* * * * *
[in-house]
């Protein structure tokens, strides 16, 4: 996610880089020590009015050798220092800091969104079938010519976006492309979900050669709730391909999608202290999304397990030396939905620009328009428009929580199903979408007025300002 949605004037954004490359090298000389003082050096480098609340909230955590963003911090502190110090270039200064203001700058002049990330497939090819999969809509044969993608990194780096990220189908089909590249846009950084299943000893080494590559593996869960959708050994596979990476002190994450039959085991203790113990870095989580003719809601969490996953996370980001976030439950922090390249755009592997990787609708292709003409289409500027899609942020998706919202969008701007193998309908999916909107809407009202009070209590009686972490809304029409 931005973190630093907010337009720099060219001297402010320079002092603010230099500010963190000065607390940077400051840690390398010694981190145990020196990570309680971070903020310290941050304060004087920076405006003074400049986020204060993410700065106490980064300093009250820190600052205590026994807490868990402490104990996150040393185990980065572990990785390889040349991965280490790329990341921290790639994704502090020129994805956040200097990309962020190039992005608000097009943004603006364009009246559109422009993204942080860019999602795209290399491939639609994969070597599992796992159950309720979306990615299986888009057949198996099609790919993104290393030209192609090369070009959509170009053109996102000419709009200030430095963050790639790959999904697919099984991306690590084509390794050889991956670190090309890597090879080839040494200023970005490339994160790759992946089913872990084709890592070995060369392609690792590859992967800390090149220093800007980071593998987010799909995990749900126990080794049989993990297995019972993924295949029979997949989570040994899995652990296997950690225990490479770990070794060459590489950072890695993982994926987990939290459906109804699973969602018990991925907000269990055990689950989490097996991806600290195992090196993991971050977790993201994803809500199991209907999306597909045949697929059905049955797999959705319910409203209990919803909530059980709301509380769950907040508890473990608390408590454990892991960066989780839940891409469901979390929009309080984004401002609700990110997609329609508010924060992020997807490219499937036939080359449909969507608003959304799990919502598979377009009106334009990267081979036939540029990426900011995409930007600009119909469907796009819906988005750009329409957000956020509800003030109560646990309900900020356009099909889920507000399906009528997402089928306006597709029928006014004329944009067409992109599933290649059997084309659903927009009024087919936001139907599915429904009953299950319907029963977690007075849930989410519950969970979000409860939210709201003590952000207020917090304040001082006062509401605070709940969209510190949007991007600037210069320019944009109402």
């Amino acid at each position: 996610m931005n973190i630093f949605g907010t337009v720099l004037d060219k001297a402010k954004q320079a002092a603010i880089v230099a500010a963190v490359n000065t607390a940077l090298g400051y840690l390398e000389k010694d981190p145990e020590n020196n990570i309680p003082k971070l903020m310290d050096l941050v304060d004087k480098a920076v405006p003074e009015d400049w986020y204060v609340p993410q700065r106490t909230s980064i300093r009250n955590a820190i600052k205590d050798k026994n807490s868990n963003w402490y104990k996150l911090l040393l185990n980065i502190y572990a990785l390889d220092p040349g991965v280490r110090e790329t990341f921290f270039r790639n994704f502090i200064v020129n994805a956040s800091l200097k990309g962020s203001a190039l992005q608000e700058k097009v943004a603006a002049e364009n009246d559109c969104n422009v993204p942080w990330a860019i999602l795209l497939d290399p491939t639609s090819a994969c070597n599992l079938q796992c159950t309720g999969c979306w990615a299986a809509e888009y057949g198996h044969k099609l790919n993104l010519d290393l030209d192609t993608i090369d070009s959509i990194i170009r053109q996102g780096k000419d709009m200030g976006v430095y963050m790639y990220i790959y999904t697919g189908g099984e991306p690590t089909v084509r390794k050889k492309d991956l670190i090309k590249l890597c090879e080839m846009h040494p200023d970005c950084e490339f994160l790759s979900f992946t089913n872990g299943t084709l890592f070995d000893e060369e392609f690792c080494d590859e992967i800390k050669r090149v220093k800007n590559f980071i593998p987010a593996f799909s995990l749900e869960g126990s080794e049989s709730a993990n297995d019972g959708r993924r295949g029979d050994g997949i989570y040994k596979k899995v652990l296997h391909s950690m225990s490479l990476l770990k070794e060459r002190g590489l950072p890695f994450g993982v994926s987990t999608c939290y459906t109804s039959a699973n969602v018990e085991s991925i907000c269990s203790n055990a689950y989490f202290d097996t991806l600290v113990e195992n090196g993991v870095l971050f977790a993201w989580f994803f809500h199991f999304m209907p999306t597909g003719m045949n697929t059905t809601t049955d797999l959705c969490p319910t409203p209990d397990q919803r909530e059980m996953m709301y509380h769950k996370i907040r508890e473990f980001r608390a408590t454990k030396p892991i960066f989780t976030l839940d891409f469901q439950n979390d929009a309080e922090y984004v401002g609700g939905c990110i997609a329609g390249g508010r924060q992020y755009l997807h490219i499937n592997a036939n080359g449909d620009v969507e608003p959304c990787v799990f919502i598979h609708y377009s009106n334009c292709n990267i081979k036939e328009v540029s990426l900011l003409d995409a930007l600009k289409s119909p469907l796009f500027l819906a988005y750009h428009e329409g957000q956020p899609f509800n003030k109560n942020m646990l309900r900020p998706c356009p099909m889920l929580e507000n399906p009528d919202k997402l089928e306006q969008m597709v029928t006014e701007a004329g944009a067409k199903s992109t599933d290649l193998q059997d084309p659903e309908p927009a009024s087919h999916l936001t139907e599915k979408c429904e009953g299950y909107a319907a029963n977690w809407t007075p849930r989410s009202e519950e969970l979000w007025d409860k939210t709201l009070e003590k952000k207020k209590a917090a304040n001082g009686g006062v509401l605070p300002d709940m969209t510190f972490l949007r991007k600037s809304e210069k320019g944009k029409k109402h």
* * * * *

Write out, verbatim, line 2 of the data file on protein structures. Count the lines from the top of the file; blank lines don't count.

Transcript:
């Protein structure tokens, strides 16, 4: 996610880089020590009015050798220092800091969104079938010519976006492309979900050669709730391909999608202290999304397990030396939905620009328009428009929580199903979408007025300002 949605004037954004490359090298000389003082050096480098609340909230955590963003911090502190110090270039200064203001700058002049990330497939090819999969809509044969993608990194780096990220189908089909590249846009950084299943000893080494590559593996869960959708050994596979990476002190994450039959085991203790113990870095989580003719809601969490996953996370980001976030439950922090390249755009592997990787609708292709003409289409500027899609942020998706919202969008701007193998309908999916909107809407009202009070209590009686972490809304029409 931005973190630093907010337009720099060219001297402010320079002092603010230099500010963190000065607390940077400051840690390398010694981190145990020196990570309680971070903020310290941050304060004087920076405006003074400049986020204060993410700065106490980064300093009250820190600052205590026994807490868990402490104990996150040393185990980065572990990785390889040349991965280490790329990341921290790639994704502090020129994805956040200097990309962020190039992005608000097009943004603006364009009246559109422009993204942080860019999602795209290399491939639609994969070597599992796992159950309720979306990615299986888009057949198996099609790919993104290393030209192609090369070009959509170009053109996102000419709009200030430095963050790639790959999904697919099984991306690590084509390794050889991956670190090309890597090879080839040494200023970005490339994160790759992946089913872990084709890592070995060369392609690792590859992967800390090149220093800007980071593998987010799909995990749900126990080794049989993990297995019972993924295949029979997949989570040994899995652990296997950690225990490479770990070794060459590489950072890695993982994926987990939290459906109804699973969602018990991925907000269990055990689950989490097996991806600290195992090196993991971050977790993201994803809500199991209907999306597909045949697929059905049955797999959705319910409203209990919803909530059980709301509380769950907040508890473990608390408590454990892991960066989780839940891409469901979390929009309080984004401002609700990110997609329609508010924060992020997807490219499937036939080359449909969507608003959304799990919502598979377009009106334009990267081979036939540029990426900011995409930007600009119909469907796009819906988005750009329409957000956020509800003030109560646990309900900020356009099909889920507000399906009528997402089928306006597709029928006014004329944009067409992109599933290649059997084309659903927009009024087919936001139907599915429904009953299950319907029963977690007075849930989410519950969970979000409860939210709201003590952000207020917090304040001082006062509401605070709940969209510190949007991007600037210069320019944009109402």